About Me

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Mumbai, India
I'm a landrace dog fancier. Founder of the INDog Project (www.indog.co.in) and the INDog Club. Before that, I worked with urban free-ranging dogs of Mumbai from 1993-2007. Also a spider enthusiast and amateur arachnologist.

This blog is for aboriginal dog enthusiasts. It is part of the INDog Project www.indog.co.in. Only INDogs (Indian Pariah Dog) and INDog-mixes (Indies) are featured here. The two are NOT the same, do please read the text on the right to understand the difference. Our aim: to create awareness about the primitive landrace village dog of the Indian subcontinent. I sometimes feature other landrace breeds too. Also see padsociety.org

Monday, May 9, 2016


This is Diya, an elegant INDog from Delhi, now living in Minnesota with Michelle Orcutt. 
Isn't she superb?


Michelle's description of her is very interesting, especially the results of her DNA test, which show some Eurobreed admixture (like most urban free-roamers). *

'I recently adopted this INDog-mix from Gurgaon through the International Street Dog Foundation. She turns a year old on May 15 (or thereabouts). 

Her history is, she was found as a solitary, approximately six week old puppy, with a broken leg, dragging herself through a parking lot in Gurgaon. The attendants at the lot alerted a local animal rescuer to the pup's plight. The pup (then called Chutki) was taken to a skilled vet who set her tiny leg. She was allowed to sleep in the lot attendants' hut at night, and the rescuer Joyita visited her daily and took her for all her vaccinations on schedule. 

The parking lot where Chutki/Diya was found

She was flown from New Delhi to Chicago in October 2015, and on November 2 I brought her to Saint Paul, Minnesota, where she now lives with me, my dog Wiley, and cats Cecil and Simone.

She has been doing really well since I adopted her. I now know, from a tissue sample sent for histopathological examination by the vet who did her spay, that Diya also must have had a partial spleen rupture and a good amount of internal bleeding when her leg was broken, making it even more remarkable that she survived and thrived. She was in really good physical shape when I got her and now has a glossy coat and lots of energy and spunk. Wiley and Diya are best friends, and her relationship with the cats continues to improve.

With Wiley, an Australian Cattle Dog

First neighbourhood stroll 

Wiley, Diya and the Mississippi

It is so interesting how native/primitive/pariah dogs in many different countries resemble each other. My other dog Wiley is an Australian Cattle Dog, so has some Dingo way back there, and maybe those Dingo ancestors had INDog progenitors themselves. I did the Mars Wisdom Panel DNA test on Diya and her results came back with German Shepherd and Saluki each at 12.5%, some Asian group and Middle Eastern/African group ancestry, and a smaller set of wild canid markers. I think the Saluki in her DNA results is quite likely just Middle Eastern/North Indian common genetic material. Since Salukis are one of the only dogs from that region in the Mars Wisdom breed data base, this could be what the test picked up. *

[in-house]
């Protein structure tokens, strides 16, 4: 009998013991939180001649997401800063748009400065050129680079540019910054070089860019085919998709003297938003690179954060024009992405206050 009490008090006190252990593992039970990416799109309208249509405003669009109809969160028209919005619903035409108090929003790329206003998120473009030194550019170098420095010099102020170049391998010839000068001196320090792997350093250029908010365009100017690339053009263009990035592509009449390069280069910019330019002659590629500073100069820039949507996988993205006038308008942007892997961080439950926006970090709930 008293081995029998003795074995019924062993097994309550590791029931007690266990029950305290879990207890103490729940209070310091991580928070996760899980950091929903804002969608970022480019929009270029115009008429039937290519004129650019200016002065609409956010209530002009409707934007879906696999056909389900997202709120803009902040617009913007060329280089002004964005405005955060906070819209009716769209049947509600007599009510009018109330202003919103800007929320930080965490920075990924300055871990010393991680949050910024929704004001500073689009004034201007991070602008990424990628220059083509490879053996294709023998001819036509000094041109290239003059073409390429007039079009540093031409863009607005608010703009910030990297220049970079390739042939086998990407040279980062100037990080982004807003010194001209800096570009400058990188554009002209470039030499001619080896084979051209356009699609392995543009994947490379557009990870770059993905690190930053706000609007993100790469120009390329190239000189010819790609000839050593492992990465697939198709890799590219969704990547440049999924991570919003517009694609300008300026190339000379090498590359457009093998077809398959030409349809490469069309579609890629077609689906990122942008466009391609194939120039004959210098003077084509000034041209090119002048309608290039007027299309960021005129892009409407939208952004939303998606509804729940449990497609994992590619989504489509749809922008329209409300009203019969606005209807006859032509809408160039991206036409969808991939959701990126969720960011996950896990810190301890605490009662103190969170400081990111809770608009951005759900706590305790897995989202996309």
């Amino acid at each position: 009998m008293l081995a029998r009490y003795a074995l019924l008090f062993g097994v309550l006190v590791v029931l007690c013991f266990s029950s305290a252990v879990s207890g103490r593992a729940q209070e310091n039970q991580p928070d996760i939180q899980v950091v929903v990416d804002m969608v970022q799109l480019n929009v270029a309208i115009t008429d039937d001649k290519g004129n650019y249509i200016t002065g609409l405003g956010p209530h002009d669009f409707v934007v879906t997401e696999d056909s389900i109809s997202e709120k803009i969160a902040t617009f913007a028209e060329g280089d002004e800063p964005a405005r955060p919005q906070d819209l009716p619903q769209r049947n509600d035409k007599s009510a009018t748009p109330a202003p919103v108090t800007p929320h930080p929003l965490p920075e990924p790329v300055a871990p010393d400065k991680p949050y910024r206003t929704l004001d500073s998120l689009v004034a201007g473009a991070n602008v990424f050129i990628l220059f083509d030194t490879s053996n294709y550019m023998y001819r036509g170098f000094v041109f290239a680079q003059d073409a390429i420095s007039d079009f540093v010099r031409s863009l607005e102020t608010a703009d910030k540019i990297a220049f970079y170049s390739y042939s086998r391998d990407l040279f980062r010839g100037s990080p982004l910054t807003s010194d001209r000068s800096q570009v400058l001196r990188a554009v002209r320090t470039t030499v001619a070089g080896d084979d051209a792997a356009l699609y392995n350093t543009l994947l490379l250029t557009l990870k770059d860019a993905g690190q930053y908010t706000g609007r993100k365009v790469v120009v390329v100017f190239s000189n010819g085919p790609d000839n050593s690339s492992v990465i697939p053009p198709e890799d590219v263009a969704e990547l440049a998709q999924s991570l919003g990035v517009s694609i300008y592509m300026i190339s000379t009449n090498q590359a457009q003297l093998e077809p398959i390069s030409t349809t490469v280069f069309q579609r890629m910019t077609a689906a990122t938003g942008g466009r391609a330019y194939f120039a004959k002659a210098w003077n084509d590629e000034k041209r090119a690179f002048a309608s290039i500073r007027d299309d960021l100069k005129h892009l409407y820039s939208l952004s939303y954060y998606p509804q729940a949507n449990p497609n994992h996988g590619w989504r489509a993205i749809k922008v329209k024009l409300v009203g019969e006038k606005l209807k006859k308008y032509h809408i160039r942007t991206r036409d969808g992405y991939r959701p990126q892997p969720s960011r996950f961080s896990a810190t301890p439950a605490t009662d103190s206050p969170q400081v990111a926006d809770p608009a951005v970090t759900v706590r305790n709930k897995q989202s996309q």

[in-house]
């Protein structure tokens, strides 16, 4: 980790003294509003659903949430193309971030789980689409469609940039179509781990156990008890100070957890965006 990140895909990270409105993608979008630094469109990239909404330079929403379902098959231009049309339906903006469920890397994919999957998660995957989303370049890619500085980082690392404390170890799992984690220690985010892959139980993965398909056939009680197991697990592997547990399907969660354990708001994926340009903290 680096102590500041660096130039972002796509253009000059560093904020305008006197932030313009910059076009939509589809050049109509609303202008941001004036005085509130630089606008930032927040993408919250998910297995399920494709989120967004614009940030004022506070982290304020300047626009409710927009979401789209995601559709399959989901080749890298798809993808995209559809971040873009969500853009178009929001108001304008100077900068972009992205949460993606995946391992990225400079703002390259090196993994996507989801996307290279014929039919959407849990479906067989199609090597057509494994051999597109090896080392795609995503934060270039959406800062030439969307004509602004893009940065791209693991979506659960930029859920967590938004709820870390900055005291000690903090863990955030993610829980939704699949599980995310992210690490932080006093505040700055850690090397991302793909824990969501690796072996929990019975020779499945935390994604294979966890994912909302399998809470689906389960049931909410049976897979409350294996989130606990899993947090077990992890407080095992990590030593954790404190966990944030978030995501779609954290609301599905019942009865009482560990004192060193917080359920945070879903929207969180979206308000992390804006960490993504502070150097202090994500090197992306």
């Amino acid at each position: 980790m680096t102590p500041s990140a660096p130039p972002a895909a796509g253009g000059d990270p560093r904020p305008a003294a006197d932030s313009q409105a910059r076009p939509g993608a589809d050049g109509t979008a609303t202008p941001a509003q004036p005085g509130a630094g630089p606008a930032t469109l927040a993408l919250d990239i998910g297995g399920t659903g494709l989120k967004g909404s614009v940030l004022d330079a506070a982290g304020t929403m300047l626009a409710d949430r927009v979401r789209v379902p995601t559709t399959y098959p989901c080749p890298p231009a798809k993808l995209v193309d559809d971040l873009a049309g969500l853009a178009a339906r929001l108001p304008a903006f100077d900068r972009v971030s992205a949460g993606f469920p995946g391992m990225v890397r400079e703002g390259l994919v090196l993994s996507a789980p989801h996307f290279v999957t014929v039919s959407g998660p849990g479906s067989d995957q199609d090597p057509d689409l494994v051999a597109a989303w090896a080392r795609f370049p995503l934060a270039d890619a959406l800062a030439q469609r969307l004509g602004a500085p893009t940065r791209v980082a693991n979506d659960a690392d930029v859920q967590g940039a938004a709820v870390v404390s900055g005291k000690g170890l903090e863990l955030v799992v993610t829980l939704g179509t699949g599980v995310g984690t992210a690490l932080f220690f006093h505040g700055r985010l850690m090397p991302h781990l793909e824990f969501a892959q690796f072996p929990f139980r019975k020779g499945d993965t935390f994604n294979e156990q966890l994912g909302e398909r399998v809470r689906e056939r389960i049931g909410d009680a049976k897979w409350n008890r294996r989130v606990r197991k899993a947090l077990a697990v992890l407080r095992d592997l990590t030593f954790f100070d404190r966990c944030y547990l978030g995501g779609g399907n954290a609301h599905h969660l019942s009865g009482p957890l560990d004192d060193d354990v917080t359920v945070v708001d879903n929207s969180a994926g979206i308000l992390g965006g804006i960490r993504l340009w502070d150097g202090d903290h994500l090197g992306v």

Some of her traits that seem different than European breed dogs include her characteristic use of her front legs, and the flexibility of her long neck. She cleans her face like a cat, covers her eyes when she is sleepy, and paws me (often in the face - ow!) when she wants something or is happy. She points her nose straight up to the sky when she gets a scent, and can look almost directly behind her by turning her head. She's hyper-vigilant, and has amazing physical/spatial intelligence. She loves to play with other dogs, especially larger dogs who don't hesitate to play rough and tumble. She's still wary of strangers, but less likely to bark at them now, and very cuddly with me and people she knows well.'

* 4 October 2016: An update on Diya's genetic profile: She was also tested by Embark Veterinary and her results came out as 100% indigenous dog with no Eurobreed admixture (in contrast to the Mars Wisdom test that showed 12% Eurobreed admixture).

Text and photos: Michelle Orcutt

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Saturday, May 7, 2016


'Our own weak olfactory sense has, no doubt, limited our curiosity about what the world smells like. A growing coalition of scientists is working to change that, and what they have found about olfactory animals, dogs included, is enough to make us envy those nose-creatures. As we see the world, the dog smells it. The dog's universe is a stratum of complex odors. The world of scents is at least as rich as the world of sight.' - Alexandra Horowitz,  Inside of a Dog.

Which is why the K Gang are allowed to spend as much time as they like sniffing, on every outing. With only very reasonable restrictions on what they sniff. Trash of any kind is a strict no-no. 

A word of caution: was your Indy ever a free-roaming dog? Because free-roamers almost always have the scavenging habit, and they don't give it up no matter how much gourmet food you may give them at home. 

Under the guise of just following scents, Kimaya sometimes tries to snatch up a piece of bone or rotten fish dropped by crows. So I check the ground as we walk, to see whether any such 'goodies' are lying around, and I watch her very closely at all times. Kiba never scavenges by the way. I adopted him when he was just four weeks old and had never eaten solid food. 

Some of our sniff-walking pictures:

And sometimes we just walk

Please do not use images or content from this site without permission 
and acknowledgement